While former Scotland County resident Brian Dunn has fond memories of the community where he was born, a move to San Angelo, Texas when he was a ninth grader, definitely has panned out professionally for him.
Dunn, who was visiting Scotland County last week with his father, C.D., was taking time off from his post as Fire Chief for the San Angelo Fire Department. The father and son made the trip back to Scotland County to allow C.D. to attend the 50+ year high school reunion.
The junior Dunn took time to visit with some of his friends from school and from around home, which was near Bible Grove.
When he gets back to work, he’ll return to the helm of fire protection service that serves more than 100,000 residents, covering more than 62 square miles. There are eight fire stations in San Angelo, placing Dunn at the lead of roughly 200 employees, including two assistant chiefs, four battalion chiefs, 12 captains, 20 lieutenants, 50 engineers and 84 fire fighters.
“All our personnel are trained paramedics, allowing us to serve a 1,500 square mile county area for EMS services,” said Dunn.
The service makes roughly 14,000 ambulance calls a year, which equates to 40 plus a day. They perform just more than half that many fire responses, vehicle accident runs. and other rescue services.
“For example, our storm drainage system has had some issues, and during a recent heavy rain storm, we performed more than 50 water rescues caused by flash flooding,” said Dunn.
Not bad for a kid from Bible Grove who said he never really knew what he wanted to be when he grew up.
His father moved the family to Texas to run a shop. It was the time Brian spent at his father’s work place that ultimately steered him toward his career.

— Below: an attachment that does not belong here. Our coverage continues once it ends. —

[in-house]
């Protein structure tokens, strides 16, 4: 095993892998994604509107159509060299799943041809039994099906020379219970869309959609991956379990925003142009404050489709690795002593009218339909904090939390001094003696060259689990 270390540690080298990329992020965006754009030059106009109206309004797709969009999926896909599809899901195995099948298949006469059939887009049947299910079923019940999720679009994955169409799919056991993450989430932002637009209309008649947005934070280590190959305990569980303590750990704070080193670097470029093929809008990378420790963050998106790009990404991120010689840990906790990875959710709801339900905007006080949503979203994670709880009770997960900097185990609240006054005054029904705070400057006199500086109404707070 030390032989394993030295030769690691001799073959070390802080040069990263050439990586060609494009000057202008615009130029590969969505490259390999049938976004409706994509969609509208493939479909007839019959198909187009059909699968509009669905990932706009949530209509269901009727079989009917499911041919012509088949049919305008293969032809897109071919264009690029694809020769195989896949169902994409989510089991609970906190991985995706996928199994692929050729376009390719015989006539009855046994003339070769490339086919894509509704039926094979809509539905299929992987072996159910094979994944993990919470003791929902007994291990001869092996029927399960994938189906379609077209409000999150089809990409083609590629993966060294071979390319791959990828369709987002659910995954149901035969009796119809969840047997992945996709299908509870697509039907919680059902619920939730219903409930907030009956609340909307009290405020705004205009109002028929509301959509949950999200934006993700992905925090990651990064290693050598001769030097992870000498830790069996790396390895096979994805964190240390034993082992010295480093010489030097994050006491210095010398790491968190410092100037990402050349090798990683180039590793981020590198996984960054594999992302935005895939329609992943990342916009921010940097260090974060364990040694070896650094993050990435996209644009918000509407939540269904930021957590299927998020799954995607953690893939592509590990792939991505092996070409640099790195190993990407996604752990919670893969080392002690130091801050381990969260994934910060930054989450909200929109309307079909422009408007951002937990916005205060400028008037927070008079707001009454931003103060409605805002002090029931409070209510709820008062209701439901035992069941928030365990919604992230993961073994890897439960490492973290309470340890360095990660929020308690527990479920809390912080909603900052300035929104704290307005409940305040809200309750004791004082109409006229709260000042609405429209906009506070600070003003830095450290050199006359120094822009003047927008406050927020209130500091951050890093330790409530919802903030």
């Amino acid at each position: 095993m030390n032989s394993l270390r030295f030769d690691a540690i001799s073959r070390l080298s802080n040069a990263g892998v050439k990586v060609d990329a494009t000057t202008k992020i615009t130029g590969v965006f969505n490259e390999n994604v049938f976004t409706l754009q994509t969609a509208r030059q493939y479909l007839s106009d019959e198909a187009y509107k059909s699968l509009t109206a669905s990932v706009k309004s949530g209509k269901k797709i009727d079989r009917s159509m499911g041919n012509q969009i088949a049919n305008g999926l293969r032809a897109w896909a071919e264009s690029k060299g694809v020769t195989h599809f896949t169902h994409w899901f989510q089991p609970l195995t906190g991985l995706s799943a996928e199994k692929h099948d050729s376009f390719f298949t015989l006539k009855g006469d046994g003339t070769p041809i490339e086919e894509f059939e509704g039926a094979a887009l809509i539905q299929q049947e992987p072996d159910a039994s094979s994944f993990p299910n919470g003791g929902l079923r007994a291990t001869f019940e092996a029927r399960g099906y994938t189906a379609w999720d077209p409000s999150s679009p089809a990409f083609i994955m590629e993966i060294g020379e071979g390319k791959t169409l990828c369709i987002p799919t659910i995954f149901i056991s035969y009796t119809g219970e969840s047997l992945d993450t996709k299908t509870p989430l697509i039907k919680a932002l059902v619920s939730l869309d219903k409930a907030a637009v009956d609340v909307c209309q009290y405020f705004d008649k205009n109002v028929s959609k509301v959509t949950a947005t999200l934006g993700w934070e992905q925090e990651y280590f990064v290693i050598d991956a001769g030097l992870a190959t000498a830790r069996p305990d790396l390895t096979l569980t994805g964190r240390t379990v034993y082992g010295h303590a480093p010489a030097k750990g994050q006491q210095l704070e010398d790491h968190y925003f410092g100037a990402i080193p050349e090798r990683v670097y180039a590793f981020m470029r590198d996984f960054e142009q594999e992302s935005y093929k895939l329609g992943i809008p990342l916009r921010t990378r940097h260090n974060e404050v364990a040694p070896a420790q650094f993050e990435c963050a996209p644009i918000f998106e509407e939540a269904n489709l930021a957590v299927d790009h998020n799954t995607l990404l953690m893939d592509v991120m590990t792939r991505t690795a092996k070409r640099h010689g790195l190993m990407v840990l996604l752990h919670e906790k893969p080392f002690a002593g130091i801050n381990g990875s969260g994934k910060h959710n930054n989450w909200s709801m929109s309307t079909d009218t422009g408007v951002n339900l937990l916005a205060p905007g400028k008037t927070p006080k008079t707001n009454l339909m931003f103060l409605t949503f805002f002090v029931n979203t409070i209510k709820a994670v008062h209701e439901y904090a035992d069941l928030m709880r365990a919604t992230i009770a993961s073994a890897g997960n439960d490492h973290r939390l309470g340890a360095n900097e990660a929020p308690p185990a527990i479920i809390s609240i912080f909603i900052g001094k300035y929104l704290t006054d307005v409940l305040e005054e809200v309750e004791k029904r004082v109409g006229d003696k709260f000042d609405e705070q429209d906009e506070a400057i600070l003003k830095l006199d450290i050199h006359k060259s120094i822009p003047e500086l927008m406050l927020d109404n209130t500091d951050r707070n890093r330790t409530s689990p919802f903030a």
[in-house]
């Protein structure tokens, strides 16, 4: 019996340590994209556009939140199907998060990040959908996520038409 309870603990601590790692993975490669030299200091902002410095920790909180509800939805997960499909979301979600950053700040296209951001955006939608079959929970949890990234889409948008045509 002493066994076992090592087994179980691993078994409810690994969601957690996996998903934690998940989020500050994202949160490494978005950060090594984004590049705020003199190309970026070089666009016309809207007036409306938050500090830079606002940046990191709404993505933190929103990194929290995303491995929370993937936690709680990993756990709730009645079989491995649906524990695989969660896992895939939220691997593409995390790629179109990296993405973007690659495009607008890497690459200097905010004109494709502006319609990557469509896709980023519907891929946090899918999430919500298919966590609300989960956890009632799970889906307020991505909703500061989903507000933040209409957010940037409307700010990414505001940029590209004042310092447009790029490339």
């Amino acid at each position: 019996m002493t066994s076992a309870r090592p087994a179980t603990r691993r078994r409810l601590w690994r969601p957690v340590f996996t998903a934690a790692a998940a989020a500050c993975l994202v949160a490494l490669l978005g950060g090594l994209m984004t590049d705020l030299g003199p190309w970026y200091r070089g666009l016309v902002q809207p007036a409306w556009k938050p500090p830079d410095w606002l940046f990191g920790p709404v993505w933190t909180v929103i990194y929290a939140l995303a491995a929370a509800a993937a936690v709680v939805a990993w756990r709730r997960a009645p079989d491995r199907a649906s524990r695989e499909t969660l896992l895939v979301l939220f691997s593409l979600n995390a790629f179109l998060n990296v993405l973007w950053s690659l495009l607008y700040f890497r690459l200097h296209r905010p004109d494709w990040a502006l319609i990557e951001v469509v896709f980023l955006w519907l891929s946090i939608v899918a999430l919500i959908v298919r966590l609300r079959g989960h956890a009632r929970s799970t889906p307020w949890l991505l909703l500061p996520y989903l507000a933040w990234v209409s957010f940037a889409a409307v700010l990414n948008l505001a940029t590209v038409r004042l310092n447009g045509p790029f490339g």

“There were several firemen who had race cars and they would come in to the shop,” Brian recalled. “I listened to some of their stories and decided that I might want to give it a try.”
CD remembers that Brian failed to make the cut on the first two hiring periods after submitting his application, finishing in the top 10 both times when only two new hires were made, before ultimately getting the call on the third go around.
“Funny how that works,” he said. “You have a guy here that didn’t get the call the first two tries and then he ultimately becomes the youngest fire chief in the state.”
Brian joined the force in January of 1990. He started as a driver for a fire engine, before earning a promotion to lieutenant. He later advanced to captain and then was selected as the department chief in January of 2001.
His role has changed significantly during his nearly 30 years with the department.
“I haven’t been on the back of a fire truck in a long time,” said Dunn.
He now serves predominantly in an administrative role, supervising the work force and dealing with logistics, although he still responds to two alarm fires or other significant emergencies, meaning there are still plenty of stories to share with friends back home.
Roughly a year and a half ago, his crews responded to a fire call at a residence. The emergency turned out to be a setup, as the property owner had intentionally set the home ablaze with plans to ambush first responders arriving on the scene.
“He basically was waiting on the porch with a gun to shoot at us,” said Dunn. “Fortunately law enforcement got him first. He is still waiting trial I believe.”
Dunn also was responsible for administering for the well being of women and children displaced following the raid on the Yearning for Zion Ranch a compound operated by members of the Fundamentalist Church of Jesus Christ of Latter-Day Saints in nearby Eldorado, TX.
More than 400 children were taken from a ranch owned by the church amid allegations of sexual abuse back in 2008, in what is believed to have turned into the largest custody case in U.S. history. Dunn and his department were tasked with housing and caring for the “refugees” in the immediate aftermath of the raid.
Just a couple of examples of work place events that likely wouldn’t have found Brian back on the farm in Bible Grove.